Robbie Williams reveals he needs autocue while performing due to past drug abuse

Danny ThompsonContributor
Yahoo Celebrity UK
The singer Robbie Williams stands on stage in the Kehrwieder Theater and gives a fan concert. Photo: Georg Wendt/dpa (Photo by Georg Wendt/picture alliance via Getty Images)
The singer Robbie Williams stands on stage in the Kehrwieder Theater and gives a fan concert. Photo: Georg Wendt/dpa (Photo by Georg Wendt/picture alliance via Getty Images)

Robbie Williams has revealed his past drug abuse has left him needing an autocue while performing on stage.

The former Take That star rocketed to solo stardom thanks to hits such as Angels and Let Me Entertain You in the late 1990s, but the singer fell to many of the trappings that came with fame.

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The star has been open about his drug use during the height of his stardom, but it would appear the years of over-indulgence has impacted on his ability as a performer.

Read more: Robbie Williams reunites with Take That bandmate Gary Barlow for lockdown duet

Speaking to The Sun on Sunday, the 46-year-old said: “Now if you were in a stadium full of people and you had done drugs in your life, your brain is not going to be working properly.

Robbie Williams celebrates at the MTV after show party at the Grand Hotel on November 16, 2000 in Stockholm, Sweden. (Photo by Dave Hogan/Getty Images)
Robbie Williams celebrates at the MTV after show party at the Grand Hotel on November 16, 2000 in Stockholm, Sweden. (Photo by Dave Hogan/Getty Images)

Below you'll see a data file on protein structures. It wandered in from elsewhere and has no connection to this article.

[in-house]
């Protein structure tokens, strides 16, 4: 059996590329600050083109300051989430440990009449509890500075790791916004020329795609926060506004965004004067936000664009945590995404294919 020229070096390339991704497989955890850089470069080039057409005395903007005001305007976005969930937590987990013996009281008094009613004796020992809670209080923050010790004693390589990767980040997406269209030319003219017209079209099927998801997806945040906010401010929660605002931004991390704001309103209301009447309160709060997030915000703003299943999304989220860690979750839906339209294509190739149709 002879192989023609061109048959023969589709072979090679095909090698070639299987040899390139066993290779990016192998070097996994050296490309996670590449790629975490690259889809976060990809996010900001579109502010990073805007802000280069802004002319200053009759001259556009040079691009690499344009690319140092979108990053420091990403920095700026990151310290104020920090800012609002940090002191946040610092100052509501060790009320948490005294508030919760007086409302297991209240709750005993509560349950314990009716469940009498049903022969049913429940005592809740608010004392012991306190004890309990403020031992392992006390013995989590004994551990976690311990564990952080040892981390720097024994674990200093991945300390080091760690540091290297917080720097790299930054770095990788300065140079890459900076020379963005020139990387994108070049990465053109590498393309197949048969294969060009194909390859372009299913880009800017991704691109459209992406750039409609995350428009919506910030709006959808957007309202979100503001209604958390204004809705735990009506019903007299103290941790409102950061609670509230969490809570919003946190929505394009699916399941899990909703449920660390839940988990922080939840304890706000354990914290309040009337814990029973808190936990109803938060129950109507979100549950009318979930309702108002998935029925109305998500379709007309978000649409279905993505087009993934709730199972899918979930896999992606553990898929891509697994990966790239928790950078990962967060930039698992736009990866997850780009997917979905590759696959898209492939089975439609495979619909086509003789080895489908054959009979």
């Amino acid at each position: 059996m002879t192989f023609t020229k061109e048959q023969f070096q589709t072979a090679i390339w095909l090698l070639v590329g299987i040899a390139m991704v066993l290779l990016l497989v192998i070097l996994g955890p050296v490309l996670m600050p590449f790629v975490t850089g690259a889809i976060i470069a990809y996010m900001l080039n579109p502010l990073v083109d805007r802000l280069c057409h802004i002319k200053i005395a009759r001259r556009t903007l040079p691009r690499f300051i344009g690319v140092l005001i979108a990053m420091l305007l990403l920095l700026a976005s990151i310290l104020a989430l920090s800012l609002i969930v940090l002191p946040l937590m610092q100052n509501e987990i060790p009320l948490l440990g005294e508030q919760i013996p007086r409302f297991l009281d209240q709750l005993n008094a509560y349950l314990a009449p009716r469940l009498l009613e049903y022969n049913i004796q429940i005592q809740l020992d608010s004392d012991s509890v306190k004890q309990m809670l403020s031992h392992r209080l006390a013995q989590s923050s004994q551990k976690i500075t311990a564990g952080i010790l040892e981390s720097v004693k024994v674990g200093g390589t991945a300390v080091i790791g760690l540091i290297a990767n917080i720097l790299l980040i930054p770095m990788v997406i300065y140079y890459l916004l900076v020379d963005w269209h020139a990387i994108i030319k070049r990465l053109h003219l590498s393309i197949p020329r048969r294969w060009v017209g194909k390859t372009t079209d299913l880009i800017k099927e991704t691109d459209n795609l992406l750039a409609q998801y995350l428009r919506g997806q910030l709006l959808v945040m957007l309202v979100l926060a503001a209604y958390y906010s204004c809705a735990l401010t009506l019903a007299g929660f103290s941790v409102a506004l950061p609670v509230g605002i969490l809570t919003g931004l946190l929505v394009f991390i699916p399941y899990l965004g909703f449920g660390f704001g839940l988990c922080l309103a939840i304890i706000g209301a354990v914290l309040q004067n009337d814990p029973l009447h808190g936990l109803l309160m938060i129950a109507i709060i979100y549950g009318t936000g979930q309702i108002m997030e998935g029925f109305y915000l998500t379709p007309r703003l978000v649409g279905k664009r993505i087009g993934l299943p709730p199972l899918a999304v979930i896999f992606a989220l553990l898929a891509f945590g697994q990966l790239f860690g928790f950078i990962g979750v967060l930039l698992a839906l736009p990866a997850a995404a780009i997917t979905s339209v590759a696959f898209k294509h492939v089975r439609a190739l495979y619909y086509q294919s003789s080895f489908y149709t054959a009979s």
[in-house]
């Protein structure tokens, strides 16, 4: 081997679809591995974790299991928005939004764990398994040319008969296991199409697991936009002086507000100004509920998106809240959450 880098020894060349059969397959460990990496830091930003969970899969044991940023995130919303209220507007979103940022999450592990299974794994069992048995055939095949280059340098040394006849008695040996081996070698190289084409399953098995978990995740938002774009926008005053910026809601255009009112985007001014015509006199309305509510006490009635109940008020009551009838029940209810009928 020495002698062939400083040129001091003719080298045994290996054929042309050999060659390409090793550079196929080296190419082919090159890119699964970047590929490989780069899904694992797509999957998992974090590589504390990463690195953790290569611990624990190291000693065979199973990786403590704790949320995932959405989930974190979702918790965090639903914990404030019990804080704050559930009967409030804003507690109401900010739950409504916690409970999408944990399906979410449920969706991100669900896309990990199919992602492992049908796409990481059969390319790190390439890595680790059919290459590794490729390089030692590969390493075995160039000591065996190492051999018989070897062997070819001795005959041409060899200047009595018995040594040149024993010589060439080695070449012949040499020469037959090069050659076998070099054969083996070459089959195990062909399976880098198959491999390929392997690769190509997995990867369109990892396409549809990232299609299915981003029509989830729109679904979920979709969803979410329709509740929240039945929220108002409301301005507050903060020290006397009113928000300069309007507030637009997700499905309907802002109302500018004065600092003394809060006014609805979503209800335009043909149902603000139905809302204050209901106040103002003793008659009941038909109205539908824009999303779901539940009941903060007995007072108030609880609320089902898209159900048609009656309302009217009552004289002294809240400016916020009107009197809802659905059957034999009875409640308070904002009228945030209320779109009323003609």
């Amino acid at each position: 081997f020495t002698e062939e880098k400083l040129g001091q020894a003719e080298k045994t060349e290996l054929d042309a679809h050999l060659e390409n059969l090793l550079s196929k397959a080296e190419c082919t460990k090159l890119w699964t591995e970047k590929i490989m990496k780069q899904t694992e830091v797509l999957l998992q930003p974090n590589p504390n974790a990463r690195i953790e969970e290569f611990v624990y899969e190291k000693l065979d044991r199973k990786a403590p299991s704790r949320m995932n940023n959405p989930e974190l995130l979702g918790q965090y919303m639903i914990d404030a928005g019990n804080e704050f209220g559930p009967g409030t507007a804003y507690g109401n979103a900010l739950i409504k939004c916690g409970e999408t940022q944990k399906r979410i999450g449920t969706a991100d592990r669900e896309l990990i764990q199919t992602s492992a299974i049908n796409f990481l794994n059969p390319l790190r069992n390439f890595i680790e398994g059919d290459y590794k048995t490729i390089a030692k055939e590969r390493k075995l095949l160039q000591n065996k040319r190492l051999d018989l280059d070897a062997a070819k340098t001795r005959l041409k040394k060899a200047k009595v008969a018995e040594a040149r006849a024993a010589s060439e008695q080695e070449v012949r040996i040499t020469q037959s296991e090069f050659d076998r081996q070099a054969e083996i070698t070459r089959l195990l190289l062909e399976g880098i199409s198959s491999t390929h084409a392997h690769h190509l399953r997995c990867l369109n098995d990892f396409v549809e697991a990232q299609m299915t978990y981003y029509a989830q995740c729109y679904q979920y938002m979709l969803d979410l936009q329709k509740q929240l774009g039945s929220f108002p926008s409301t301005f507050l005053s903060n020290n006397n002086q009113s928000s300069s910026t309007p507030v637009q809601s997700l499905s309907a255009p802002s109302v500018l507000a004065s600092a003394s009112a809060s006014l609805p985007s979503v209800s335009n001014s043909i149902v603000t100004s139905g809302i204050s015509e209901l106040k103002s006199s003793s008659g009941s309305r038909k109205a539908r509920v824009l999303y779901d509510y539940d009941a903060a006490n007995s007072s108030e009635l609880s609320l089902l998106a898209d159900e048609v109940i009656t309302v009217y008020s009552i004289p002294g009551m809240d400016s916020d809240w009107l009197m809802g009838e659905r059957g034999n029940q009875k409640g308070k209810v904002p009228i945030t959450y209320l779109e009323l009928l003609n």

“And the last thing you want to do when you are staring at 80,000 people is go, ‘Yep I do not remember these words’.

“That’s why I got an autocue, because I suffer with anxiety and it is a high-pressure scenario.”

The autocue revelations come after recent comments from Williams branding the UK “delusional” in its approach to drugs and alcohol.

Read more: Robbie Williams turned to prayer during self-isolation and says symptoms 'went away'

The now 20-years-sober Williams told The Sun: “The thing about drugs and drink is the delusion. In the UK and many places, it’s as natural as breathing.

“You just do not think about it - you leave school then you go to the pub and that is it, and then you drink.

“Then it becomes a crutch and then people rely on it and I totally get it.

He added: “But it’s such a crying shame that it is such a natural thing to do. I think it shouldn’t be a ­natural thing to do.”

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